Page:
Community Submission - Author: Obasi Ifegwu
The term gas refers to the pricing mechanism used on the Ethereum network. Such a mechanism calculates the costs (fees) for performing a transaction or executing a smart contract operation. While ether (ETH) is the currency that fuels the Ethereum network, Gas is a special unit that is used to measure how much ”work” (computational resources) certain task requires. Naturally, demanding tasks will have a higher gas cost than other operations that require less computational resources.

Note that fees are still paid in ether (ETH), but gas and ETH are two different things. Simply put, computational tasks are measured in terms of “gas cost”. On the other hand, each unit of gas has a “gas price” that is defined in ether (ETH). As such, every transaction has a particular “gas price” for each unit of gas.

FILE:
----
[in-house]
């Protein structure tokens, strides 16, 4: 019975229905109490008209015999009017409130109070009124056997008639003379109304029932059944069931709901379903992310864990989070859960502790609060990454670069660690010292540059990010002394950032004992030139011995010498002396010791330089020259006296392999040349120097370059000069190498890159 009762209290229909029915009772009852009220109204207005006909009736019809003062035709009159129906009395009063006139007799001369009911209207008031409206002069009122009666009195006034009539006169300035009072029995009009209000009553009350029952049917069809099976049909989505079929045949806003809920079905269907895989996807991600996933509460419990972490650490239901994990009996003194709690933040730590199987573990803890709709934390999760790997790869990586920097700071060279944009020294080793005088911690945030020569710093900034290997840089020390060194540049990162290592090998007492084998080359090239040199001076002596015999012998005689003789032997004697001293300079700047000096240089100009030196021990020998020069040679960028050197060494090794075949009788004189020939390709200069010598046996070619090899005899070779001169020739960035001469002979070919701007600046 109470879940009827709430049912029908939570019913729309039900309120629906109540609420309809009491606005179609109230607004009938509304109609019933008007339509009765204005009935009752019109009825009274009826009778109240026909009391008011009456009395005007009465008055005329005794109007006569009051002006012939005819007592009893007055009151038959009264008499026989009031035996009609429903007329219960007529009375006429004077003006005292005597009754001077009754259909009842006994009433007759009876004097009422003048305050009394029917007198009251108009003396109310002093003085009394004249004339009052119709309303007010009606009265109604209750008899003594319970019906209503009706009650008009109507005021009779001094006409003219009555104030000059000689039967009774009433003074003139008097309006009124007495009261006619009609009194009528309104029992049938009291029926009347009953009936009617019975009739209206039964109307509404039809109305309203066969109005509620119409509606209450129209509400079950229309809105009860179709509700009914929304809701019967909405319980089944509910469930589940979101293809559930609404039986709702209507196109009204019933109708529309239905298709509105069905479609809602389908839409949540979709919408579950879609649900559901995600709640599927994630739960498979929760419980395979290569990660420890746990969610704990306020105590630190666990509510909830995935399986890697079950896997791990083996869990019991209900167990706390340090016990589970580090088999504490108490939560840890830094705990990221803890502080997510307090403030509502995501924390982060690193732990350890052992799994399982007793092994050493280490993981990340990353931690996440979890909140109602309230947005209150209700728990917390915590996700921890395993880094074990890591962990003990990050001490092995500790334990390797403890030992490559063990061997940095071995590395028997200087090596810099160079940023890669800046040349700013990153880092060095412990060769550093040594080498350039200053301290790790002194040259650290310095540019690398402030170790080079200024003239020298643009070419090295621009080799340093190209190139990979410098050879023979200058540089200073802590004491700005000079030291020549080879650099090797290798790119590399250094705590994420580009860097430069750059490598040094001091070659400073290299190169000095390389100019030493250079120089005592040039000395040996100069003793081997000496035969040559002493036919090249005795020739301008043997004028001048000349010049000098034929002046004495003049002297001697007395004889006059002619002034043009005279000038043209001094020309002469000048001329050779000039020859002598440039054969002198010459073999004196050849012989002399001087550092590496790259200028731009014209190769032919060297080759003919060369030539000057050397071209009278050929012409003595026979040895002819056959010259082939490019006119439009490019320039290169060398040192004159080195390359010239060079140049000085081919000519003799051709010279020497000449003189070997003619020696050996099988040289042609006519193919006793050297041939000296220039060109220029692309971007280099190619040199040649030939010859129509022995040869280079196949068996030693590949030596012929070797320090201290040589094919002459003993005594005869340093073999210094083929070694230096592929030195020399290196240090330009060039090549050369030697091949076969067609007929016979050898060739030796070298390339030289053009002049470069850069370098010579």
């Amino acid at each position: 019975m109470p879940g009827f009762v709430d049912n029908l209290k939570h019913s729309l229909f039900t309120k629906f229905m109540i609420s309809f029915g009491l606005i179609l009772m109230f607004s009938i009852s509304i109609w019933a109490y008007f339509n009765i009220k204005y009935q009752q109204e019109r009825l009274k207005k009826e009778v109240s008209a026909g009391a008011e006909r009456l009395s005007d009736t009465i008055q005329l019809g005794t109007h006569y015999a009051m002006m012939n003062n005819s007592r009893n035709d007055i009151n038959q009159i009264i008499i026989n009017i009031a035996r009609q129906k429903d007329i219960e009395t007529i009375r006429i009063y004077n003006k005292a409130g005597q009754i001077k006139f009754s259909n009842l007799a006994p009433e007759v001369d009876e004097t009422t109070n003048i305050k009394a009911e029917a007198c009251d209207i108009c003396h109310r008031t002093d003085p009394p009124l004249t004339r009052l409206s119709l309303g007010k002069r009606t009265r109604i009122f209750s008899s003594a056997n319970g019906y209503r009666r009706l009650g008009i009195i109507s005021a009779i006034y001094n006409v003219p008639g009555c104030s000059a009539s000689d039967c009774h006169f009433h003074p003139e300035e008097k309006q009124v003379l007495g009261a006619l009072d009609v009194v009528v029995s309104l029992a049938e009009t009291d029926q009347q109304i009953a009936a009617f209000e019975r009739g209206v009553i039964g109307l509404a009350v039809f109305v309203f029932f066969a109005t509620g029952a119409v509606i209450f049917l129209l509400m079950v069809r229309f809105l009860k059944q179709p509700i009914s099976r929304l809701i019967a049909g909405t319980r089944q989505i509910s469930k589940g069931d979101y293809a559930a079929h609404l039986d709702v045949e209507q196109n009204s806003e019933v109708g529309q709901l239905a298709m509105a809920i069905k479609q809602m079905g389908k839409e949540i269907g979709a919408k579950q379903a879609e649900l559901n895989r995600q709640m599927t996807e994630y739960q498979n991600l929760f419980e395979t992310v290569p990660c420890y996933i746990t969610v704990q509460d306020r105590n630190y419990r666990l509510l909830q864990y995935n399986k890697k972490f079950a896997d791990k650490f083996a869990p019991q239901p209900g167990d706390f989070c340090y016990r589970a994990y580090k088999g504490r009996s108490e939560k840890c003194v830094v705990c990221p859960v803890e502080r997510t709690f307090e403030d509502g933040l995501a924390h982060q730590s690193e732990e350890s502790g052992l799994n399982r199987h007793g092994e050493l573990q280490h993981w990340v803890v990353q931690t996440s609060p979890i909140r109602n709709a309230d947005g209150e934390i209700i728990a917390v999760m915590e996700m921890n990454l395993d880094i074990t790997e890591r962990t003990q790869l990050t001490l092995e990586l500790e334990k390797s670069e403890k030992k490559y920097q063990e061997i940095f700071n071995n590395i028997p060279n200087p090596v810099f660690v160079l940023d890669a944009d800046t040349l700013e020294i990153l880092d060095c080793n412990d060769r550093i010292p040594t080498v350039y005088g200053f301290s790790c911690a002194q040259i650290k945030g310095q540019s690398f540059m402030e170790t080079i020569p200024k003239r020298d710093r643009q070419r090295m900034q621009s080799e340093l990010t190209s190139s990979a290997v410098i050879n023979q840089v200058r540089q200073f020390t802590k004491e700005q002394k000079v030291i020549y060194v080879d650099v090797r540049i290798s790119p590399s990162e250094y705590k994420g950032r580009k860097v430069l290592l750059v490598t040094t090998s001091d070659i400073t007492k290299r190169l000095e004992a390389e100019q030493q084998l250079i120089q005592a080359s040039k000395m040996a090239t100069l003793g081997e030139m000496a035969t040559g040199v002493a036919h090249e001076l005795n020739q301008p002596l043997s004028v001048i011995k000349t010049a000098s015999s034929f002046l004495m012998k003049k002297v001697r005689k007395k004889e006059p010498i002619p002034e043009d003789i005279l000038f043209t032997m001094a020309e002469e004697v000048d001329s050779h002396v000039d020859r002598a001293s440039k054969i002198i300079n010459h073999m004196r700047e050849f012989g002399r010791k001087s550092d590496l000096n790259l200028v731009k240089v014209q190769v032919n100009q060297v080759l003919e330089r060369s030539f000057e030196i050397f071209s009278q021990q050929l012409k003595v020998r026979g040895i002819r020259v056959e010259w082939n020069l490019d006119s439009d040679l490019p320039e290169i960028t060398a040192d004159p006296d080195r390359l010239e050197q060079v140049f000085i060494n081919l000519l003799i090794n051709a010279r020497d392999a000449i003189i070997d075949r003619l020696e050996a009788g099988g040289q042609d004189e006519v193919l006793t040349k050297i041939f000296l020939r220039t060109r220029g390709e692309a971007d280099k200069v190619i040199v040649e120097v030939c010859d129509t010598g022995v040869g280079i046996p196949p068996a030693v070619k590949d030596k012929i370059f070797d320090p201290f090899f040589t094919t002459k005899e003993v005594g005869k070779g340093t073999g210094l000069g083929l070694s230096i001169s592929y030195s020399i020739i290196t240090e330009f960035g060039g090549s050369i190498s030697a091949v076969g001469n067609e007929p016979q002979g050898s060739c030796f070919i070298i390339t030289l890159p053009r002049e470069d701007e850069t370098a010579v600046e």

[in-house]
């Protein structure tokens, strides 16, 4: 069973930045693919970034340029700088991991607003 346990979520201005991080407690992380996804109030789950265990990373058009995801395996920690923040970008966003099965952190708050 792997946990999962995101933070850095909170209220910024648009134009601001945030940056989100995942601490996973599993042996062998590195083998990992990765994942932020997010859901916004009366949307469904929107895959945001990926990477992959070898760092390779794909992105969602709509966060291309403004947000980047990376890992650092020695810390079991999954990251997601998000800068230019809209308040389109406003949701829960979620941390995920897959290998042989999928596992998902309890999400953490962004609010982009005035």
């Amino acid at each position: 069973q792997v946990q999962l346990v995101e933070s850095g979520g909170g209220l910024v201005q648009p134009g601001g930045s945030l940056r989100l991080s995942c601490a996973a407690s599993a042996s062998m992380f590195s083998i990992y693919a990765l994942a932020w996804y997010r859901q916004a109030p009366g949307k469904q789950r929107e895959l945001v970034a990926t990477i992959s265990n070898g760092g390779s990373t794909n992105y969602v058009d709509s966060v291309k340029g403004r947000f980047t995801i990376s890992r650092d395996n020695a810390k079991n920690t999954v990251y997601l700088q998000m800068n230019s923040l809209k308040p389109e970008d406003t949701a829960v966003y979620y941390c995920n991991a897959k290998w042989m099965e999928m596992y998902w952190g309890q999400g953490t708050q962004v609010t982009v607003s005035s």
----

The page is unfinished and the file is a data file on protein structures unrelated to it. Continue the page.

Put in another way, the gas cost is the amount of work, and the gas price is the price paid for “each hour” of work. The relation between these two, along with the gas limit, defines the total fee for an operation or transaction.

So if you need your transaction to be validated quickly, it makes sense to pay higher gas prices, so that validators are incentivized to verify your transaction first than others. Similarly, setting a low gas price can cause your transaction to be stuck as validators won’t have any incentive to validate it.

The gas pricing mechanism is important because it guarantees that fees are being charged in a fair and appropriate way. So it prevents resources from being wasted on operations that are not valuable to the Ethereum network.

It is worth noting that because the gas price is made of very small numbers, they are usually expressed in “gwei” instead of ETH, where 1 gwei is equivalent to 0.000000001 (or 10-9) ETH. You can find the other denominations of ether here.
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